The officer let him go. As the patrol car rolled away, Kirkland sat at the steering wheel, almost shaking with relief. It was only as he started to reach for the bottle of beer stowed below his seat that it finally clicked – he was an alcoholic. He decided to get sober. “That was when I finally realized the people who had been telling me I had a problem were right,” Kirkland says now.
From there, he worked to put his life back together. In quick succession, he discovered his two great loves.
First, there was law. Kirkland applied to law school at the University of Houston on a dare, and once he got in he found he had a passion for examining legal problems and puzzling out the reasons the law worked the way it did. He snagged a job as a paralegal at Texaco and went to school at night.
He also met a handsome bank teller, Parthie. After weeks of stalking his crush, waiting in line at Parthie's teller window even when every other bank teller was available, and one failed attempt to get a date, Parthie agreed to go to dinner. They've been together ever since.
Meeting Parthie was the nudge Kirkland needed to come out to his family. On Christmas, shortly after he and Parthie started dating, Kirkland and his mom were driving to his grandmother's house outside of Abilene when he asked what she would think if he brought home someone special, a man, for the next holiday.
“I don't think I could handle that,” his mom responded.
Kirkland left after Christmas and didn't speak to his family for the next five months. “I decided that if they wanted me in their lives they were going to have to take all of me. I was young and impatient, but that was how I saw it at that point. It was all or nothing,” he says now.
He finally relented and called on Mother's Day. Soon after the entire family met Parthie and were won over by the cookies he brought to the gathering. Even Kirkland's dad, a tough truck driver nicknamed “Cigar” came around. “My dad went from not saying anything about Mark to telling off Baptist preachers whenever he goes to a service and they start talking anti-gay,” Kirkland says. “I've been lucky.”
Still, his life stayed compartmentalized. Kirkland's position at Texaco encouraged him to keep many things – his recovery, his partner, his progressive politics and environmentalism – quiet. “I never lied if someone asked me something directly, but the oil industry was a place where almost no one ever asked,” he says.
Instead, he worked in the background on various campaigns for years. Parker and Kirkland crossed paths in the early 1980s because both were involved in local politics. But their focuses were slightly different. “I was an LGBT activist, but Steve never was. I was focused on the Houston Gay Political Caucus while he was focused on the Harris County Democratic Party,” she says.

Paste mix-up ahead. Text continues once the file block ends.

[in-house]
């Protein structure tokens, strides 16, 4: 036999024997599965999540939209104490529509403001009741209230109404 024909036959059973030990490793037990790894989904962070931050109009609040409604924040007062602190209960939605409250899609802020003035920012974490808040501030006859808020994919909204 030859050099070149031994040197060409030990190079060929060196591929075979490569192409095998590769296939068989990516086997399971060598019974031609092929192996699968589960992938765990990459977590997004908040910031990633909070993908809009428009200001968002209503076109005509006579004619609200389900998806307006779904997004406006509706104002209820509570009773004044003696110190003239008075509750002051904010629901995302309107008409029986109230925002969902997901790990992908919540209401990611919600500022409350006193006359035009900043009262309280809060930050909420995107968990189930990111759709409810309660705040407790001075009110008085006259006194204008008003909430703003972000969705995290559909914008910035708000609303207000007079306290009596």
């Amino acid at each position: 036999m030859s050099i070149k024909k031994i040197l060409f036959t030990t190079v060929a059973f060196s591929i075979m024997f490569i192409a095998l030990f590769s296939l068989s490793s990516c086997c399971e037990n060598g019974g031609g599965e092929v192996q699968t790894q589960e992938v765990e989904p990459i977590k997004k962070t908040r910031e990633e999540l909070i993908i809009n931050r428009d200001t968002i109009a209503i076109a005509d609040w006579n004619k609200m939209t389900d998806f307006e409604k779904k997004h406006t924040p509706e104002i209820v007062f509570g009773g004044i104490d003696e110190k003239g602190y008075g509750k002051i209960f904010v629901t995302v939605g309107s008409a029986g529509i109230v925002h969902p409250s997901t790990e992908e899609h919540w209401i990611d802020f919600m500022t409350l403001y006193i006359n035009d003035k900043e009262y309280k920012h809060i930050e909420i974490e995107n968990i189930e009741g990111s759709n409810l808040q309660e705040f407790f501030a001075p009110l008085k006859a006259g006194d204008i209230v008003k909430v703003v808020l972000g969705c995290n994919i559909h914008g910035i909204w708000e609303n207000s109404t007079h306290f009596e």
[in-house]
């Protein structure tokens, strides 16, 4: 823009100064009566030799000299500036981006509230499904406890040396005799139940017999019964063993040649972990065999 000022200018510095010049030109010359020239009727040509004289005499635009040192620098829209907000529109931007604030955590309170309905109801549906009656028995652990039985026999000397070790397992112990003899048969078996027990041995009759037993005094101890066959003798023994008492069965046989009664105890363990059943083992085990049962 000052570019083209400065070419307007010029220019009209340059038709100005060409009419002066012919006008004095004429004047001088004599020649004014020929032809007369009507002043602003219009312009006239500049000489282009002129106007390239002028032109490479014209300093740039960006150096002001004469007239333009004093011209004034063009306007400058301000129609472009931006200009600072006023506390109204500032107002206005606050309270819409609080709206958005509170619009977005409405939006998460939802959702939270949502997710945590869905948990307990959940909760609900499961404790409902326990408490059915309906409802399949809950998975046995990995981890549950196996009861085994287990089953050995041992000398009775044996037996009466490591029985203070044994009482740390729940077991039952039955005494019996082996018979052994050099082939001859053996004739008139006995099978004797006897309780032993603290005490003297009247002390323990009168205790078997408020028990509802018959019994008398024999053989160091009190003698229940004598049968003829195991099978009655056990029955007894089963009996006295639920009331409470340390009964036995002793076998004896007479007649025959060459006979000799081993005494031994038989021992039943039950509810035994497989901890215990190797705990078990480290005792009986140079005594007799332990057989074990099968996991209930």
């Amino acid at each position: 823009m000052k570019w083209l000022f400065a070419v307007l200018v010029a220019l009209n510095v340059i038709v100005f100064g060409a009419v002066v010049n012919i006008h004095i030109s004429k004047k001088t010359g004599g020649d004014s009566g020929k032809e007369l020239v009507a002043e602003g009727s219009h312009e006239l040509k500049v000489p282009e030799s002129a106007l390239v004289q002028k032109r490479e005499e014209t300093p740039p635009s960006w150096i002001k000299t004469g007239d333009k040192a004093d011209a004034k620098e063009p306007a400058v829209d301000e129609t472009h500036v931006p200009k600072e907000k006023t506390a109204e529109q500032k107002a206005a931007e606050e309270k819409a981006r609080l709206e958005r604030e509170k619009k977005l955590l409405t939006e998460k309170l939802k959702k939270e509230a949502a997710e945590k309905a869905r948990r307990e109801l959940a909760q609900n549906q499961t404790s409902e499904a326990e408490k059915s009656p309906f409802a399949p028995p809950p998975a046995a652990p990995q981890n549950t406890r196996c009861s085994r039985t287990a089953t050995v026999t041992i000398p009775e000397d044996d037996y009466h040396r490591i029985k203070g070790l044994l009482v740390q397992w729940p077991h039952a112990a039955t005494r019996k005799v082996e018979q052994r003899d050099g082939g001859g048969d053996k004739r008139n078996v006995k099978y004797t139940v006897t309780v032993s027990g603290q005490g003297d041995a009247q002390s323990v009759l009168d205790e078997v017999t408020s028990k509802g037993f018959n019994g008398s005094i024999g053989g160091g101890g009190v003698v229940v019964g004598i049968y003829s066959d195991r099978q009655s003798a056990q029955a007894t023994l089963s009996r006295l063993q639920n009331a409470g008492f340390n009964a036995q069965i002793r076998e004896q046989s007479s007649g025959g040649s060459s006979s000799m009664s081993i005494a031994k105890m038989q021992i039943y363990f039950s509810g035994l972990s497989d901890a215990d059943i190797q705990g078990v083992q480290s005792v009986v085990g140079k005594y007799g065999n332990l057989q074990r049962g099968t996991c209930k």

When Parker decided to run for Houston City Council Kirkland was her campaign manager, first in 1991 and again in 1995. “He helped get me out of the car to go to yet another campaign appearance, he gave me energy when I was rundown about it, and when I lost and was in the fetal position, he got me out of that too,” Parker says.
Kirkland was content to stay in the background until he was laid off from Texaco in 1998. “I like to call it my liberation, but it hurt like hell at the time,” he says.
He finally got openly involved in politics. Kirkland was appointed a municipal court judge in 2001 and noticing the number of homeless people streaming through his court who could not pay even the smallest fines for misdemeanors, he helped set up a program allowing them to work off fines through community service at local shelters.
In 2008 he ran for the 215th Civil District Court, and the campaign was the first time he was identified as “the gay judge,” he says, mostly as an effort to differentiate him from his primary opponent. “We were so alike it was one of the only things that really distinguished me from him. We even looked alike from the back, the same build, bald spot, everything,” Kirkland says now, laughing. He and a slew of other Harris County Democrats were swept into office on President Barack Obama's coattails.
He brought his own experiences to the bench, and found that he loved being a judge. “My mom claimed I planned to be a judge my whole life, but I really didn't. But I know my life helped me be a better judge. If you can critically examine your own life it makes it easier to spot and weigh the evidence of other people's lives fairly and equitably so that you make a fair decision.”
Kirkland: "If you can critically examine your own life it makes it easier to spot and weigh the evidence of other people's lives fairly and equitably so that you make a fair decision.”
His decisions also cost him his seat. When Kirkland was up for re-election in 2012, he faced a challenger in the Democratic primary, a lawyer named Elaine Palmer. Palmer was recruited to run for the seat by George Fleming, a high-powered attorney Kirkland had recently ruled against in a lawsuit where clients claimed Fleming's firm had inflated their attorneys fees in a lawsuit against a pharmaceutical company. Kirkland's decision cost the firm millions. Fleming heavily funded Palmer's campaign, according to campaign finance records and reports from the time.